Simply put, the burning of coal, oil and gas is driving these conditions.

People elsewhere choke on dirty air every day.

While air pollution decreased in the United States, it has not gone down in places like Delhi, Dhaka, Cairo, Lagos and many others.

I was in Dhaka recently on a reporting trip. Traffic was so bad that I resorted to taking auto rickshaws, which were better at zigzagging between cars but brutal for my lungs. In the heat and humidity, which made it feel close to 100 degrees Fahrenheit, I was woozy after a few hours outside. My eyes itched, my head hurt, and I was freshly reminded of my good fortune. I could leave in a few days. But not the women and men who were going to work in hot buses, or the vendors weaving through traffic selling water, or the bicycle rickshaw pedalers who were out on those streets for hours every day.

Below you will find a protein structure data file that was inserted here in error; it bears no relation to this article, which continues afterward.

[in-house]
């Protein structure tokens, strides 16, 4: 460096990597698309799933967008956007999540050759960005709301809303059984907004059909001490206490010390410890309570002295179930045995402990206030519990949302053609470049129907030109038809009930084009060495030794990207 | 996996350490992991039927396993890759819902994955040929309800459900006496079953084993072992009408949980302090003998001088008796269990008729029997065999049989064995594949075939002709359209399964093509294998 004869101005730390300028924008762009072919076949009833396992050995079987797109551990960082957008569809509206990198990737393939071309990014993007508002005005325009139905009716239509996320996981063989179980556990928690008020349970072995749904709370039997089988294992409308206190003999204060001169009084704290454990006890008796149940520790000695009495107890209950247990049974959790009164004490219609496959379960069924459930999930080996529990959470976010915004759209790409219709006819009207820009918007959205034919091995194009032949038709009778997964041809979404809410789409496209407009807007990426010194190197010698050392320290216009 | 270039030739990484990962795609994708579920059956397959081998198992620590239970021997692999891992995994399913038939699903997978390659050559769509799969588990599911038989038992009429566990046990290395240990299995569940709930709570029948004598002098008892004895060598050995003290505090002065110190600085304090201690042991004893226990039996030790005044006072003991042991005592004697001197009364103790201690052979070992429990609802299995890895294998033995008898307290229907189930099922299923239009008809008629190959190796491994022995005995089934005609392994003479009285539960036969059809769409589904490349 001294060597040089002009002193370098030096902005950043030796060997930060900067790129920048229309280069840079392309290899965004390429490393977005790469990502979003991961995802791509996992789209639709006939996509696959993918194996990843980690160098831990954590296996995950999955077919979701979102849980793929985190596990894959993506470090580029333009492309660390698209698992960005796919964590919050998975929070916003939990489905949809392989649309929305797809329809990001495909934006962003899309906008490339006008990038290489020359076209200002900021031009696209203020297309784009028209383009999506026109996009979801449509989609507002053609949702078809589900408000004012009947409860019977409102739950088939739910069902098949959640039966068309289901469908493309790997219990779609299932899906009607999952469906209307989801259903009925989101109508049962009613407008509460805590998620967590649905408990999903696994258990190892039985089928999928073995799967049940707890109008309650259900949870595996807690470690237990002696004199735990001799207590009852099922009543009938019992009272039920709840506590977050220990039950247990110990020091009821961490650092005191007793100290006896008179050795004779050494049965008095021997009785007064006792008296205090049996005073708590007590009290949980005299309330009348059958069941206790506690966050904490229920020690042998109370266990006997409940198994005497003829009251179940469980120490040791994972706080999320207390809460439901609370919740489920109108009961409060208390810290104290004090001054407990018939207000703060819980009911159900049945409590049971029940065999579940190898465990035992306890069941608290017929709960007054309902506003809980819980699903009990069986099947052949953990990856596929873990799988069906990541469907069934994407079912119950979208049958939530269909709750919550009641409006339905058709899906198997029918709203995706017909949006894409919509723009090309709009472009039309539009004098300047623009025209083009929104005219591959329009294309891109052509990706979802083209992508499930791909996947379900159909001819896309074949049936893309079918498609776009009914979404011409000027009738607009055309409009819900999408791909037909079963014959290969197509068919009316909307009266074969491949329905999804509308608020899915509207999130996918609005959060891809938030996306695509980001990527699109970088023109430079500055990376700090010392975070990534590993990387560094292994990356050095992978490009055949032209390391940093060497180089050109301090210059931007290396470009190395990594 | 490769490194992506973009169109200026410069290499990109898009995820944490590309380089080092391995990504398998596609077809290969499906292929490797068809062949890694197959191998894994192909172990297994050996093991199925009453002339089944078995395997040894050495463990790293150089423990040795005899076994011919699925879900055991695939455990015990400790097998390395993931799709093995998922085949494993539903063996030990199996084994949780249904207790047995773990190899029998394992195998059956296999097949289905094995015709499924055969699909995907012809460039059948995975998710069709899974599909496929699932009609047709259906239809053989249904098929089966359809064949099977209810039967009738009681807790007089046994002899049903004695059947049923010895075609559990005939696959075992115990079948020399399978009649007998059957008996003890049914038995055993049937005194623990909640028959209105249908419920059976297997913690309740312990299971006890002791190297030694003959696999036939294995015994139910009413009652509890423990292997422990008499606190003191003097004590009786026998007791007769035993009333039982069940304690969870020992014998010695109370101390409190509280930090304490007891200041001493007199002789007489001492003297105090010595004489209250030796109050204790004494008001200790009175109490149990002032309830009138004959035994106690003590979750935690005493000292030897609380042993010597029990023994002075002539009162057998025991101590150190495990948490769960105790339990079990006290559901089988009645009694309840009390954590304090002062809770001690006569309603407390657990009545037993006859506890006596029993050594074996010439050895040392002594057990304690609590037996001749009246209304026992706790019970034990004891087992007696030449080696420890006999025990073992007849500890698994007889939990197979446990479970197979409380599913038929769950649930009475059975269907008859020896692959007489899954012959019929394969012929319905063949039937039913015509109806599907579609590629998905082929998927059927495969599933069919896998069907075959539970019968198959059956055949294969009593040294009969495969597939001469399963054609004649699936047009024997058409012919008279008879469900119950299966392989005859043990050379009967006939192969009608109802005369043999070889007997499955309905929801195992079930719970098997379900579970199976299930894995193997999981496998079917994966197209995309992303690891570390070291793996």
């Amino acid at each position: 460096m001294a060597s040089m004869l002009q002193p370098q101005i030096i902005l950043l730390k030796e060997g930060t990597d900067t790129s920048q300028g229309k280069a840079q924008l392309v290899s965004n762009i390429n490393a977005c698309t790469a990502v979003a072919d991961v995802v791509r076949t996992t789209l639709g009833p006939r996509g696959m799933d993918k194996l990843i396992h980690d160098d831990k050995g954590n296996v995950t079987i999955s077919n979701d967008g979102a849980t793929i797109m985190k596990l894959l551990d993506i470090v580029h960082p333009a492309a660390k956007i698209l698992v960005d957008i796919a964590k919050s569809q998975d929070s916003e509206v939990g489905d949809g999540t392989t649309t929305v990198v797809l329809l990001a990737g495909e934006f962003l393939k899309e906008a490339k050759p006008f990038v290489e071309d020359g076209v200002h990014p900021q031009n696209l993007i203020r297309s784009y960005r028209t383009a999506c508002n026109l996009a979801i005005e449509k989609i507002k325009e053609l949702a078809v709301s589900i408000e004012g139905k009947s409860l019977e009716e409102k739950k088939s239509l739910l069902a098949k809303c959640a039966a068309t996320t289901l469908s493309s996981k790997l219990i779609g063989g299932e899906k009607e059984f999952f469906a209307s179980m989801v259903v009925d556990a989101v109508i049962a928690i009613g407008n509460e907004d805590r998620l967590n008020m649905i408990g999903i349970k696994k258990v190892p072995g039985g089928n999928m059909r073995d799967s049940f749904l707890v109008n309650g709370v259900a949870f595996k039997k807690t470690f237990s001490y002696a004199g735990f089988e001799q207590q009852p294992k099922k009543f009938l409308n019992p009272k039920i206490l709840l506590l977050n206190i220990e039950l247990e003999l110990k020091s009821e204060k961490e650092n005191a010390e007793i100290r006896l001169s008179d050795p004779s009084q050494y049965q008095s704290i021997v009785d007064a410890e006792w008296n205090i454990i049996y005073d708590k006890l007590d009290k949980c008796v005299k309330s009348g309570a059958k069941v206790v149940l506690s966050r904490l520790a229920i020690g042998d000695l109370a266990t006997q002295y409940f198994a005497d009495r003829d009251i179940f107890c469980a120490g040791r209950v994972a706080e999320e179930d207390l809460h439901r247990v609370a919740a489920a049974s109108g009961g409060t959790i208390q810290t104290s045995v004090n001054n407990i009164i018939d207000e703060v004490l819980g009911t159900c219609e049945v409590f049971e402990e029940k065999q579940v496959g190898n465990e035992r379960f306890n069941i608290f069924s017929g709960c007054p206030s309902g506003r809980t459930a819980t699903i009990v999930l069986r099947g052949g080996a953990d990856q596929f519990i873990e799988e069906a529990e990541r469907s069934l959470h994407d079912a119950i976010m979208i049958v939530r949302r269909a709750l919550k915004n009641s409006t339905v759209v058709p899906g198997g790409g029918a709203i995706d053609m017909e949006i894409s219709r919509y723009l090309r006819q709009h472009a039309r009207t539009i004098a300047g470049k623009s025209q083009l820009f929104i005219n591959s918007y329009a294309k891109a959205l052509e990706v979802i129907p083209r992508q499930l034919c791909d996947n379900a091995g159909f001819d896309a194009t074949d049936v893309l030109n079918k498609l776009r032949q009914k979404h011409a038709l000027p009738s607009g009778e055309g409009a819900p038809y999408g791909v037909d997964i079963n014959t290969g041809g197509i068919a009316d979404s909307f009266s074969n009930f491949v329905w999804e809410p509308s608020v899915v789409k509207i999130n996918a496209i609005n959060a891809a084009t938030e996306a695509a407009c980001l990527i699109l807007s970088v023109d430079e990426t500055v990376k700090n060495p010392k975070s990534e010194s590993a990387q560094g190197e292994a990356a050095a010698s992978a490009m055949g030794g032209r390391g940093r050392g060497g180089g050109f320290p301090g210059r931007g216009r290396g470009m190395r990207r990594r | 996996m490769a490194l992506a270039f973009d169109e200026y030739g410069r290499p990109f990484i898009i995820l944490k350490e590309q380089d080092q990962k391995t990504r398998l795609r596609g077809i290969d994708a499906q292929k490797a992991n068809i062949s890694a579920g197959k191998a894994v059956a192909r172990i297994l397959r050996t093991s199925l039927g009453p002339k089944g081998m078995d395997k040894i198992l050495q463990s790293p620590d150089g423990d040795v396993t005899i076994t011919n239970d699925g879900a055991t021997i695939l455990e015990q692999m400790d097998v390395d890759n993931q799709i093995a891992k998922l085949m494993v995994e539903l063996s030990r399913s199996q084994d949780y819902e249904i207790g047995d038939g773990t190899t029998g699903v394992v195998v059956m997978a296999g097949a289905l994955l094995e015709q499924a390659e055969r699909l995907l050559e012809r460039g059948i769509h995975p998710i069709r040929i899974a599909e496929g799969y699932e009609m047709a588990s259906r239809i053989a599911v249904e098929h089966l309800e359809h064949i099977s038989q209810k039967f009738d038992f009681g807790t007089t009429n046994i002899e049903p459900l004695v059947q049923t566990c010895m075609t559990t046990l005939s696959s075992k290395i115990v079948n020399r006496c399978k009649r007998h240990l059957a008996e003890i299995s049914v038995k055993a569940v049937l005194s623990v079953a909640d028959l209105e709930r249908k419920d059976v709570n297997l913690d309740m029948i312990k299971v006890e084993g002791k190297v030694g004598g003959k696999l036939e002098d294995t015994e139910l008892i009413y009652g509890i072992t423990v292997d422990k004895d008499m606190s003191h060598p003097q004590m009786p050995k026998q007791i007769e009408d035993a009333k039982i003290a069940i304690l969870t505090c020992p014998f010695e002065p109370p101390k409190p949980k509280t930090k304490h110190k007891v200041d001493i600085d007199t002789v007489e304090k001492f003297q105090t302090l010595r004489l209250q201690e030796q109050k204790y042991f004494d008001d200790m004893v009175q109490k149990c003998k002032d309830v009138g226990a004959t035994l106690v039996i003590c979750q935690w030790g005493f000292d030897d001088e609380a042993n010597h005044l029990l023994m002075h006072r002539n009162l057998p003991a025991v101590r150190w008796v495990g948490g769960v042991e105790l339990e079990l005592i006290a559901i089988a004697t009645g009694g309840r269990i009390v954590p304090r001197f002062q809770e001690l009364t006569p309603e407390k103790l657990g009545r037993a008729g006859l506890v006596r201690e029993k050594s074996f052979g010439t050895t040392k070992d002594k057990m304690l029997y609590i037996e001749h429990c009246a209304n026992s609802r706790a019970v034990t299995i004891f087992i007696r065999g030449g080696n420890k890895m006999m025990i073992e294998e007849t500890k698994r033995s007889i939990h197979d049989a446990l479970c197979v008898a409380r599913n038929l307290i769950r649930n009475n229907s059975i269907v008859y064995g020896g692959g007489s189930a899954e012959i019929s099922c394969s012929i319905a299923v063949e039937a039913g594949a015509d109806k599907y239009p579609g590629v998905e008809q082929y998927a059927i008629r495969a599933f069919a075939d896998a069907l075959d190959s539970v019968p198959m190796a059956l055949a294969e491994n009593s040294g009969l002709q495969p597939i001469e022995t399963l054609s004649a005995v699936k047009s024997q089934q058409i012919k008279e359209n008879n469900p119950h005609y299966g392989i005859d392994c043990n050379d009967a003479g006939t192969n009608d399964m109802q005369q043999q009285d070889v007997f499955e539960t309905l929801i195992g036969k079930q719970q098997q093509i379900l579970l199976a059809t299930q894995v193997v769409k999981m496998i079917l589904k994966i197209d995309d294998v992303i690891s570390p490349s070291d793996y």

As I write this, at 3 p.m., the air quality index is 152 in New York City (considered unhealthy) and worse in Dhaka, where the A.Q.I. stands at 171 at 1 a.m., when there’s not much traffic on the road. This is fairly common for Dhaka. There’s no wildfire there. It’s just the unremarkable and yet catastrophic consequences of burning oil and gas.

According to a study published in 2019 by public health researchers, one in five deaths globally was attributable to fossil fuel pollution.


Wildfires foul the air: Smoke from hundreds of fires in Canada billowed deep into the United States, forcing millions to stay indoors and endangering the health of people in both countries.